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Summit Therapeutics in line to receive funding of up to US$64mln from US government

BARDA, part of the US Department of Health and Human Sciences, had previously agreed to provide Summit with up to US$62mln in funding to develop ridinilazole, but it has now upped this figure
antibiotic
Ridinilazole is Summit’s next-gen antibiotic which is being trialled in C. difficile patients

Summit Therapeutics PLC (LON:SUMM) is in line to receive almost US$64mln from the US government to help fund the development of its ridinilazole antibiotic as a treatment for C. difficile (CDI).

The Biomedic Advanced Research and Development Authority (BARDA), part of the US Department of Health and Human Sciences, had already agreed to shell out US$44mln to cover the costs of taking ridinilazole through clinical trials.

READ: Summit well-placed in race to find new antibiotics

BARDA confirmed on Tuesday that it would provide another US$9.6mln in funding which will support patient enrolment and dosing in the ongoing phase 3 studies.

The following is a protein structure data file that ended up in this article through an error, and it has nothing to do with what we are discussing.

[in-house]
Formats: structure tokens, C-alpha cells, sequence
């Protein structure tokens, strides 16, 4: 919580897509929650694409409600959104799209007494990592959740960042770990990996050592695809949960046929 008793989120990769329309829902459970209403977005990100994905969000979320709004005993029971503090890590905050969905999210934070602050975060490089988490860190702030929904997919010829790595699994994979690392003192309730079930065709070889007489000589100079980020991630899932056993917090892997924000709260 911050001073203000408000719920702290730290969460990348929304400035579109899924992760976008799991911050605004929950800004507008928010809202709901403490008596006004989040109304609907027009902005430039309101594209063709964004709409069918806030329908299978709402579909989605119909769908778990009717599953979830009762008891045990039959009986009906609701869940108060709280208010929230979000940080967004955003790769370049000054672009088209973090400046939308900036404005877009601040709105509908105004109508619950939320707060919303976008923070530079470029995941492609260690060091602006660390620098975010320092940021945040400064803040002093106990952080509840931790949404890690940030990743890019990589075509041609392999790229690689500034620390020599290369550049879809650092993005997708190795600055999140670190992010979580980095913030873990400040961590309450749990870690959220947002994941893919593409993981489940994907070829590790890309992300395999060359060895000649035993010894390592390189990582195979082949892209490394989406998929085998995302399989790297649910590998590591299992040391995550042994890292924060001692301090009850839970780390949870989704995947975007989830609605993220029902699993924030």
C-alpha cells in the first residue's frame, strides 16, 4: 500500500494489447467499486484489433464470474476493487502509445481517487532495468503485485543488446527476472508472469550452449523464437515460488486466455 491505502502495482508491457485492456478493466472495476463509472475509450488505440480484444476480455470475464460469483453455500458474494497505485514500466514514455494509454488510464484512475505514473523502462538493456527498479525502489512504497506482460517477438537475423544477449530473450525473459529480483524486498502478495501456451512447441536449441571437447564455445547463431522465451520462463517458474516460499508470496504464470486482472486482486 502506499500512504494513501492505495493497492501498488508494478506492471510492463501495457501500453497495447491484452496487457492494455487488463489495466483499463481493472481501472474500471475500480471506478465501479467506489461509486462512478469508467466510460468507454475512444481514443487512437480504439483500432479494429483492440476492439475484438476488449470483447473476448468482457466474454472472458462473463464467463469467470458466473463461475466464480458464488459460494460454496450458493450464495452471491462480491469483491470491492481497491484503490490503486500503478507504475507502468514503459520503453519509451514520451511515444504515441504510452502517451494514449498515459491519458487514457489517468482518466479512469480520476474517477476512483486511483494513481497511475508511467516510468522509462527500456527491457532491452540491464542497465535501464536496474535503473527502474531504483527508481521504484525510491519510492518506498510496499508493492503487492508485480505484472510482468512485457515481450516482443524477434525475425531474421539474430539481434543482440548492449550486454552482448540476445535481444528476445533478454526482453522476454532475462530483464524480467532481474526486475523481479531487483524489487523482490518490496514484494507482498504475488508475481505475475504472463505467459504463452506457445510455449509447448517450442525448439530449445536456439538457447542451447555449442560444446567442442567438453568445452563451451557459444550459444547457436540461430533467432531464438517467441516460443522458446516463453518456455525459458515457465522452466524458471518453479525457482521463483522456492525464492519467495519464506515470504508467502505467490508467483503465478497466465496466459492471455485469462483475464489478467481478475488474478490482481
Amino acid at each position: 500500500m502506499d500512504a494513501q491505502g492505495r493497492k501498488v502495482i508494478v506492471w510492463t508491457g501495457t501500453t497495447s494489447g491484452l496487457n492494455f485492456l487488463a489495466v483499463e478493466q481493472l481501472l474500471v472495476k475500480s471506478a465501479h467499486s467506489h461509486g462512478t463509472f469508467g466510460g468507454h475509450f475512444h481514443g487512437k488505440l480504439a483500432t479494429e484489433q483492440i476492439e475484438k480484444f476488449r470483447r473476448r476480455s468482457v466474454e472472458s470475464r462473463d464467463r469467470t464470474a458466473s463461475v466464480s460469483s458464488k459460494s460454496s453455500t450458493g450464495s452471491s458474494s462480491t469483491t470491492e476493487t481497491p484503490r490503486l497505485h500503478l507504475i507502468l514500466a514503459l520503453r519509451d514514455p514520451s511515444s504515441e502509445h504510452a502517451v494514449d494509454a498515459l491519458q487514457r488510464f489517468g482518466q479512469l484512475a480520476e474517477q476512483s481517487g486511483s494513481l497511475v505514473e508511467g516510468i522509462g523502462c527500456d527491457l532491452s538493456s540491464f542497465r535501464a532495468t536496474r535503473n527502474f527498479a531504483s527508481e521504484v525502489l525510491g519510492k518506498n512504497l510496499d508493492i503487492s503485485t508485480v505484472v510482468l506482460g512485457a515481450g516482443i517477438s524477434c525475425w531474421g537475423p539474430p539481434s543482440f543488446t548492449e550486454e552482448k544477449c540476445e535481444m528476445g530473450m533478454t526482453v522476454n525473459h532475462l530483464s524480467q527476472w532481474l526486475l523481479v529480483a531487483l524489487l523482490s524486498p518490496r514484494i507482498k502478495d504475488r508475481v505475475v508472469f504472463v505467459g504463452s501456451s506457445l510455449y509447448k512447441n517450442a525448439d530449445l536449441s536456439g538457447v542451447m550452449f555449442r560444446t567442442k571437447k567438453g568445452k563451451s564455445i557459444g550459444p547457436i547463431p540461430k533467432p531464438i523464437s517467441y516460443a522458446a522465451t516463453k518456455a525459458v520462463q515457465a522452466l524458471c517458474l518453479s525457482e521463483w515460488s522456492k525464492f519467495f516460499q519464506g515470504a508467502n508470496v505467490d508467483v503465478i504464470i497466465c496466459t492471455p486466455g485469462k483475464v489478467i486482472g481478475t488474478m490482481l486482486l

That takes the total amount committed by BARDA to US$53.6mln, although it might not be done there.

Summit had previously expected BARDA to provide up to US$62mln in funding, but officials said today that figure had been increased to US$63.7mln.

The plan is for the remaining US$10.1mln, or however much is committed, to be used to secure marketing approvals for ridnilazole further down the line.

“The funding from BARDA is a testament to the promise of ridinilazole to address an important public health need in CDI,” said Summit chief executive Glyn Edwards.

“Through our ongoing landmark Phase 3 clinical programme, we aim to show that our microbiome preserving antibiotic is superior in sustaining cures compared to the current standard of care and so has the potential to be the front-line treatment option for patients with CDI.”

He added: “We are pleased with the excellent working relationship that has been formed between us over the last two years and thank BARDA for its continuing support of ridinilazole.”

Why is the US government doing this?

While potential funding of almost US$64mln may seem a lot, the cost of not finding new treatments for CDI is even greater.

Summit estimates the cost of managing CDI is upwards of US$6bn every year in the US alone.

On top of that, the current antibiotics on the market aren’t always effective in getting rid of the disease for good, and CDI is often more dangerous – and more expensive to treat – when it does return.

Ridinilazole is currently going through phase 3 trials, but it has already shown promise in earlier studies.

In a phase 2 trial ridinilazole showed “statistical superiority” in treating the disease versus vancomycin, the current standard of care.

Summit shares were up 10% to 23.4p on Tuesday afternoon.

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